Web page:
Adam C. Zern shares his thoughts on Ezra Taft Benson's biography by Sheri L. Dew:
"Ezra Taft Benson is my most admired statesmen. I have read dozens of his speeches, one of his books (An Enemy Hath Done This), as well as reading books he endorsed, such as The American Tradition by Clarence B. Carson. In fact, I have gone so far as to read a biography of a personality, Robert A. Taft, because Ezra Taft Benson listed him as one of his most admired statesmen. After reading his official biography by Sheri Dew, I am as impressed and endeared to him as I have ever been. I just wish he could have gotten a more talented author to have written about his life.
Sheri Dew does an adequate job, but that's the most that could be said. Her writing is dull, sometimes boring, and focuses on providing a travelogue rather than truly revealing a personality. Sheri Dew does mention in the preface to her book that she purposely avoided controversy that at times swirled around Ezra Taft Benson, but it sometimes left the book feeling overly sanitized. The reason Ezra Taft Benson is such a fascinating and admirable personality is because regardless of the controversy created by his convictions he held impressively firm. His feelings on freedom, the U.S. Constitution, as well as mothers working outside of the home, and his subsequent outspoken quality make him the statesmen and spiritual leader I admire. I could only hope I would be as devoted to truth as he was, and I wish the author would have elaborated in greater detail on what the consequences can sometimes be when one stands for truth and won't budge.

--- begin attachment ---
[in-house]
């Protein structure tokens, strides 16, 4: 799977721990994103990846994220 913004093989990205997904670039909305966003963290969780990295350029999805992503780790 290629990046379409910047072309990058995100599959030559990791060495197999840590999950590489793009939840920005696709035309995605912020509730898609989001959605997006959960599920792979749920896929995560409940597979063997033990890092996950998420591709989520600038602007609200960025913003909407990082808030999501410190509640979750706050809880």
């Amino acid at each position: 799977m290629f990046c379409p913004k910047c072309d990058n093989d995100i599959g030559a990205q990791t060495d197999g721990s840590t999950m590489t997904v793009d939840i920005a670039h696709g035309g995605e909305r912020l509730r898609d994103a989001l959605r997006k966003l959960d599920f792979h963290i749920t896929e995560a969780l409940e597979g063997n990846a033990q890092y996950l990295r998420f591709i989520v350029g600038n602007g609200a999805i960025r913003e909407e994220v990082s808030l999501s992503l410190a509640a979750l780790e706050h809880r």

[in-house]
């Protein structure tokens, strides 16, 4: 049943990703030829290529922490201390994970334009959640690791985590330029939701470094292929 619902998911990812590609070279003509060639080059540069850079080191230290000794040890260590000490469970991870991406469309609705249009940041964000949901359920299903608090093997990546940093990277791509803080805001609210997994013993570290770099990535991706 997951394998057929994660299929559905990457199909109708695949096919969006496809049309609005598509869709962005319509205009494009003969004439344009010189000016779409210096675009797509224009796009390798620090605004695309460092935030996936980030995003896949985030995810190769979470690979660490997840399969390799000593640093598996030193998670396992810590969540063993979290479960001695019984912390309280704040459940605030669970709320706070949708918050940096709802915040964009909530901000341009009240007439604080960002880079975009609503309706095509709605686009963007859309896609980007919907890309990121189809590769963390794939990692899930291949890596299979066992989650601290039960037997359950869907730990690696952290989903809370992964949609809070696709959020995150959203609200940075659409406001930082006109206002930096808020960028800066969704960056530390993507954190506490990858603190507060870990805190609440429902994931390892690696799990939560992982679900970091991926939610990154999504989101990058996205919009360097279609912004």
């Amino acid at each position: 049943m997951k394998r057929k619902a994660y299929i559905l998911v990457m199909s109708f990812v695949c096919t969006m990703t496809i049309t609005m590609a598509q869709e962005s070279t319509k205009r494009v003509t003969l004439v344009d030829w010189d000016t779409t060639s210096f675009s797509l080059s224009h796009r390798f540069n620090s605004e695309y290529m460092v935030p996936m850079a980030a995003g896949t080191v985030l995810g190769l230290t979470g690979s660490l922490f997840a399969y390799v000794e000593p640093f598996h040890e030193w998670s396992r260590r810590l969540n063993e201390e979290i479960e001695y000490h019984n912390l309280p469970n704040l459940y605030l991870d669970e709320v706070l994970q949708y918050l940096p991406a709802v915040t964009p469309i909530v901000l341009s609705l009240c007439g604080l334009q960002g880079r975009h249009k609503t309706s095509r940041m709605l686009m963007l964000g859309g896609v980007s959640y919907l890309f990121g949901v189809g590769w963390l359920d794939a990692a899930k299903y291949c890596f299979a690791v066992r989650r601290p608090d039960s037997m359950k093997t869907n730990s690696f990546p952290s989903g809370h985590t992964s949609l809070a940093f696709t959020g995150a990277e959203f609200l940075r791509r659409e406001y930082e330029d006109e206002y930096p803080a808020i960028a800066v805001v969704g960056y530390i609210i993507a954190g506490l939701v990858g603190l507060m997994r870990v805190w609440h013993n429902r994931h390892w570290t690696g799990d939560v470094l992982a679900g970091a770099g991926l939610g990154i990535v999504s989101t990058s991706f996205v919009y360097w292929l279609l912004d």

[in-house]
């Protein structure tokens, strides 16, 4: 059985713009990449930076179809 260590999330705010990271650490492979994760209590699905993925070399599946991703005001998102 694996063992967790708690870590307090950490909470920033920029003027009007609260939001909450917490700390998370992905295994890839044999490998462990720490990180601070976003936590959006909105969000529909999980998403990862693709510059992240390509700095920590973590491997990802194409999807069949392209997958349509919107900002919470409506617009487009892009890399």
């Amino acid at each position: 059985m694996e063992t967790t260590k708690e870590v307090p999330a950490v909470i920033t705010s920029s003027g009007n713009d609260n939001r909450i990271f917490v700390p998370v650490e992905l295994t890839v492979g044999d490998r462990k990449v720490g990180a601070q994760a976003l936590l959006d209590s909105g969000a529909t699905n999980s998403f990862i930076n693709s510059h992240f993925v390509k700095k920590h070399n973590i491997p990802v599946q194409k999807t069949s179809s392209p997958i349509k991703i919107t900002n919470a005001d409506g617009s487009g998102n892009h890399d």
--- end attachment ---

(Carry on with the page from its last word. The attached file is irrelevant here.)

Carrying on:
Latter-day Saints will no doubt be the most interested to read this book. Ezra Taft Benson eventually became the 13th President of The Church of Jesus Christ of Latter-day Saints. What makes him unique, however, was his extensive work in the public arena, which included being the Secretary of Agriculture for all eight years of Dwight Eisenhower's administration. His devotion to his own convictions can be appreciated by any, even if you find yourself disagreeing with him. I hope that he would be remembered in a positive light, even by his critics, because of the integrity that he exhibited.
In the final analysis, an interesting life makes for an interesting book, even if the writing isn't all that interesting."